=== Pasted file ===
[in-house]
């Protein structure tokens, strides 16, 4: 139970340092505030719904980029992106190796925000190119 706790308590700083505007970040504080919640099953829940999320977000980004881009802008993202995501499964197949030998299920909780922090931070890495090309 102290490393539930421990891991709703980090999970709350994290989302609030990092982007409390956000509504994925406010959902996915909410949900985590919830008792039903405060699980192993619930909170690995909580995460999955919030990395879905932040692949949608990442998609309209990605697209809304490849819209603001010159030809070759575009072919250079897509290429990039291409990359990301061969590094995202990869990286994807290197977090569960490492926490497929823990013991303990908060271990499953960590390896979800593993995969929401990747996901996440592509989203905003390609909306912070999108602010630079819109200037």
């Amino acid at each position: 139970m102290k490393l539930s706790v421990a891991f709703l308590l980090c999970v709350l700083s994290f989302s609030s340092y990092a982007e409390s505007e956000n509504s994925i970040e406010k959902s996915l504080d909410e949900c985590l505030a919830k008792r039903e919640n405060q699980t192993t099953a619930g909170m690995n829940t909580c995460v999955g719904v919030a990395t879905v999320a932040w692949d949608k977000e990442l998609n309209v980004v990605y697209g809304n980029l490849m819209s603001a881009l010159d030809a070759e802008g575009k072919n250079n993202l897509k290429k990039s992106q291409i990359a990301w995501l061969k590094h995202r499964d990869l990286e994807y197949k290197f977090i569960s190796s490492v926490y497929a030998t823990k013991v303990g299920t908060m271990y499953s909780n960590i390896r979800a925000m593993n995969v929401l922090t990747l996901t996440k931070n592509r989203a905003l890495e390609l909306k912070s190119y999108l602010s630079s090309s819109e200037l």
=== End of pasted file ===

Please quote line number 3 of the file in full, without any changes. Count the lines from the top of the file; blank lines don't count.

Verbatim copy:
């Amino acid at each position: 139970m102290k490393l539930s706790v421990a891991f709703l308590l980090c999970v709350l700083s994290f989302s609030s340092y990092a982007e409390s505007e956000n509504s994925i970040e406010k959902s996915l504080d909410e949900c985590l505030a919830k008792r039903e919640n405060q699980t192993t099953a619930g909170m690995n829940t909580c995460v999955g719904v919030a990395t879905v999320a932040w692949d949608k977000e990442l998609n309209v980004v990605y697209g809304n980029l490849m819209s603001a881009l010159d030809a070759e802008g575009k072919n250079n993202l897509k290429k990039s992106q291409i990359a990301w995501l061969k590094h995202r499964d990869l990286e994807y197949k290197f977090i569960s190796s490492v926490y497929a030998t823990k013991v303990g299920t908060m271990y499953s909780n960590i390896r979800a925000m593993n995969v929401l922090t990747l996901t996440k931070n592509r989203a905003l890495e390609l909306k912070s190119y999108l602010s630079s090309s819109e200037l």